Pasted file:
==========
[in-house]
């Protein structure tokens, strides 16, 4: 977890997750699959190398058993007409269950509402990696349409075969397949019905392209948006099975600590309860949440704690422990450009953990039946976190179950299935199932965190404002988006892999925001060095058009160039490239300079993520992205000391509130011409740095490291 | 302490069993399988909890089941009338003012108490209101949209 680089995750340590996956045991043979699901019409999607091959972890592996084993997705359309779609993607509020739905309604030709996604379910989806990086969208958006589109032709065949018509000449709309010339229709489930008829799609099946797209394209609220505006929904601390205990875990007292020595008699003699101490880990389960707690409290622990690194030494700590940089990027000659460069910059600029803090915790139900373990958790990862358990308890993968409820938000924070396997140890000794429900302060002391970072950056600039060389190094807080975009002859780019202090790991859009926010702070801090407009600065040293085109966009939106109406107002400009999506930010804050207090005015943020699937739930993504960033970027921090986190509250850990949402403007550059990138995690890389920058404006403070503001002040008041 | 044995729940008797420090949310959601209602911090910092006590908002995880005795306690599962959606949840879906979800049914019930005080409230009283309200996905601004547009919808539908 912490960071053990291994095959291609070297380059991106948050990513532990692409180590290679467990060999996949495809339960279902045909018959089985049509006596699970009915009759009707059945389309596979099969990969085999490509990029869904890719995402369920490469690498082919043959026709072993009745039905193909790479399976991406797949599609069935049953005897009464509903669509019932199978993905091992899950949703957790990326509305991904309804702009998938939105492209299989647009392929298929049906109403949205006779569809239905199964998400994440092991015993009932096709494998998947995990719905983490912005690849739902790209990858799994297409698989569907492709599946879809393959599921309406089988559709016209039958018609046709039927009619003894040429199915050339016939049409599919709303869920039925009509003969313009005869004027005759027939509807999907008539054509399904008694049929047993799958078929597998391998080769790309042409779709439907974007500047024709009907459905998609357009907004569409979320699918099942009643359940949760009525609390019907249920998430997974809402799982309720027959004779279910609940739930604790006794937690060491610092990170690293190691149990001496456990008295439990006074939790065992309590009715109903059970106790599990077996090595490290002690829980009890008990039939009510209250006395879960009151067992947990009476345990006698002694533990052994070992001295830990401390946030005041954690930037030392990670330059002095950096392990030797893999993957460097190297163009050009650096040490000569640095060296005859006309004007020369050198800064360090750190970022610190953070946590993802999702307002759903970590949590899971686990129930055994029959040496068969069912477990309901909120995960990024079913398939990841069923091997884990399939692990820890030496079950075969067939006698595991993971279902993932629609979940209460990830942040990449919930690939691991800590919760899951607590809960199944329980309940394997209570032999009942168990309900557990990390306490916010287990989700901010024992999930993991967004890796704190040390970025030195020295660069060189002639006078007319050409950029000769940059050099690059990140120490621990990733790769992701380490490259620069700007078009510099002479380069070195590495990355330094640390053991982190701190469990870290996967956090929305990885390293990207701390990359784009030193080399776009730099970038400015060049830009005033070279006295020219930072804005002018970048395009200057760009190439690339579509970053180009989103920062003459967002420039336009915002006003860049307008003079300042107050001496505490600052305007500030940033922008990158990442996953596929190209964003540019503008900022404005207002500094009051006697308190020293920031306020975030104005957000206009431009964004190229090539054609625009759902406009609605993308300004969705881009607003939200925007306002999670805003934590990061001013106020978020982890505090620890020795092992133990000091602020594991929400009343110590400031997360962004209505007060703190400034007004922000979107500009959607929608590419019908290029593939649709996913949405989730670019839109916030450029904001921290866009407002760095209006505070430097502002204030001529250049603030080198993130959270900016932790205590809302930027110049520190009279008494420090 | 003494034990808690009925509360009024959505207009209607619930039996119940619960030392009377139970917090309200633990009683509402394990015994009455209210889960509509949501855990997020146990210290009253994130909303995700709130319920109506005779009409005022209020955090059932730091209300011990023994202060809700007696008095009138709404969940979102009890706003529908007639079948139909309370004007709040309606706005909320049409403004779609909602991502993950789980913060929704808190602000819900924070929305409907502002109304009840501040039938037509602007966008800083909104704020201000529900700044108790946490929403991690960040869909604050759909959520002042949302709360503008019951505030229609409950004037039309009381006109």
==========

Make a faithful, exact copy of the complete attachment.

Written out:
[in-house]
């Protein structure tokens, strides 16, 4: 977890997750699959190398058993007409269950509402990696349409075969397949019905392209948006099975600590309860949440704690422990450009953990039946976190179950299935199932965190404002988006892999925001060095058009160039490239300079993520992205000391509130011409740095490291 | 302490069993399988909890089941009338003012108490209101949209 680089995750340590996956045991043979699901019409999607091959972890592996084993997705359309779609993607509020739905309604030709996604379910989806990086969208958006589109032709065949018509000449709309010339229709489930008829799609099946797209394209609220505006929904601390205990875990007292020595008699003699101490880990389960707690409290622990690194030494700590940089990027000659460069910059600029803090915790139900373990958790990862358990308890993968409820938000924070396997140890000794429900302060002391970072950056600039060389190094807080975009002859780019202090790991859009926010702070801090407009600065040293085109966009939106109406107002400009999506930010804050207090005015943020699937739930993504960033970027921090986190509250850990949402403007550059990138995690890389920058404006403070503001002040008041 | 044995729940008797420090949310959601209602911090910092006590908002995880005795306690599962959606949840879906979800049914019930005080409230009283309200996905601004547009919808539908 912490960071053990291994095959291609070297380059991106948050990513532990692409180590290679467990060999996949495809339960279902045909018959089985049509006596699970009915009759009707059945389309596979099969990969085999490509990029869904890719995402369920490469690498082919043959026709072993009745039905193909790479399976991406797949599609069935049953005897009464509903669509019932199978993905091992899950949703957790990326509305991904309804702009998938939105492209299989647009392929298929049906109403949205006779569809239905199964998400994440092991015993009932096709494998998947995990719905983490912005690849739902790209990858799994297409698989569907492709599946879809393959599921309406089988559709016209039958018609046709039927009619003894040429199915050339016939049409599919709303869920039925009509003969313009005869004027005759027939509807999907008539054509399904008694049929047993799958078929597998391998080769790309042409779709439907974007500047024709009907459905998609357009907004569409979320699918099942009643359940949760009525609390019907249920998430997974809402799982309720027959004779279910609940739930604790006794937690060491610092990170690293190691149990001496456990008295439990006074939790065992309590009715109903059970106790599990077996090595490290002690829980009890008990039939009510209250006395879960009151067992947990009476345990006698002694533990052994070992001295830990401390946030005041954690930037030392990670330059002095950096392990030797893999993957460097190297163009050009650096040490000569640095060296005859006309004007020369050198800064360090750190970022610190953070946590993802999702307002759903970590949590899971686990129930055994029959040496068969069912477990309901909120995960990024079913398939990841069923091997884990399939692990820890030496079950075969067939006698595991993971279902993932629609979940209460990830942040990449919930690939691991800590919760899951607590809960199944329980309940394997209570032999009942168990309900557990990390306490916010287990989700901010024992999930993991967004890796704190040390970025030195020295660069060189002639006078007319050409950029000769940059050099690059990140120490621990990733790769992701380490490259620069700007078009510099002479380069070195590495990355330094640390053991982190701190469990870290996967956090929305990885390293990207701390990359784009030193080399776009730099970038400015060049830009005033070279006295020219930072804005002018970048395009200057760009190439690339579509970053180009989103920062003459967002420039336009915002006003860049307008003079300042107050001496505490600052305007500030940033922008990158990442996953596929190209964003540019503008900022404005207002500094009051006697308190020293920031306020975030104005957000206009431009964004190229090539054609625009759902406009609605993308300004969705881009607003939200925007306002999670805003934590990061001013106020978020982890505090620890020795092992133990000091602020594991929400009343110590400031997360962004209505007060703190400034007004922000979107500009959607929608590419019908290029593939649709996913949405989730670019839109916030450029904001921290866009407002760095209006505070430097502002204030001529250049603030080198993130959270900016932790205590809302930027110049520190009279008494420090 | 003494034990808690009925509360009024959505207009209607619930039996119940619960030392009377139970917090309200633990009683509402394990015994009455209210889960509509949501855990997020146990210290009253994130909303995700709130319920109506005779009409005022209020955090059932730091209300011990023994202060809700007696008095009138709404969940979102009890706003529908007639079948139909309370004007709040309606706005909320049409403004779609909602991502993950789980913060929704808190602000819900924070929305409907502002109304009840501040039938037509602007966008800083909104704020201000529900700044108790946490929403991690960040869909604050759909959520002042949302709360503008019951505030229609409950004037039309009381006109």